Physicians will have the ability to confirm who is on their panel and identify duplication of patients on multiple panels. This can potentially reduce physician work by clarifying with patients who their family physician is. For practices engaged in panel management, this is a logical next step to ensure proactive care is offered to patients that are verified on a physician’s panel.

Once streamlined, CPAR has the potential to improve integration and transfer of care from acute care facilities. There is also the potential to financially encourage continuity by using the registry and practicing comprehensive care.

Why should physicians participate in CPAR?

If you are among the 70% of family physicians already working on panel processes, this is the next step to strengthen panels/patient registries as a clinical tool. The only catch is encouraging family physicians and clinics to continue to work on panel and registry participation.

Communication is also key to the success of CPAR to physicians and to our patients. SGP has made it clear to Alberta Health that informing patients and the public is a shared effort that cannot be left solely to physicians and our clinics. An Alberta Health public campaign is forthcoming.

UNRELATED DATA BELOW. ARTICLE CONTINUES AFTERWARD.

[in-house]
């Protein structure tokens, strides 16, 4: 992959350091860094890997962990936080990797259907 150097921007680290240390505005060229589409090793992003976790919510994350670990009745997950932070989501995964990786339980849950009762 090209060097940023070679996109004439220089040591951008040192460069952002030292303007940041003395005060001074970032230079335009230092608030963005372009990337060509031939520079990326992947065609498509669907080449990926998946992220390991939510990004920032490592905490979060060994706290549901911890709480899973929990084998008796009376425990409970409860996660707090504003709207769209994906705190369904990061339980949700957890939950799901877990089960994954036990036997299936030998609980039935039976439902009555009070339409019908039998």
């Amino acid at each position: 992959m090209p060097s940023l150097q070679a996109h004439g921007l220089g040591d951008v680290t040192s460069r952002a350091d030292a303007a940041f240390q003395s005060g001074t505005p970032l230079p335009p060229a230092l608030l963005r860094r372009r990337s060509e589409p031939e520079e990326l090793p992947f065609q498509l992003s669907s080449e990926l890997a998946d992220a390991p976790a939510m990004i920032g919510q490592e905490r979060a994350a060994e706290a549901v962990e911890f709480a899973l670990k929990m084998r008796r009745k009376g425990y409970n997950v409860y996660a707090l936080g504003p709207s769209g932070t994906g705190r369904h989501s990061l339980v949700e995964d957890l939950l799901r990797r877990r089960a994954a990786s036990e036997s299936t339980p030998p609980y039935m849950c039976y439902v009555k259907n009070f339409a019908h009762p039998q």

What support will be available to implement CPAR?

AMA, Alberta Health and Alberta Health Services are working together to create tools to help physicians, clinic teams and PCNs implement CPAR. For example, step-by-step instructions and videos are currently under development.

What are the timelines for CPAR implementation?

Here are the general timelines for CPAR.

  • In December 2017, the registry technical solution was ready for roster management by alternate compensation programs for January use.
  • In spring 2018, CPAR will be ready for registry registration.
  • In April 2018, CPAR will be ready for panel uploads. Limited production roll-out will occur before broader roll-out.

For more information about CPAR, please visit: www.topalbertadoctors.org/cpar.

Reference available upon request.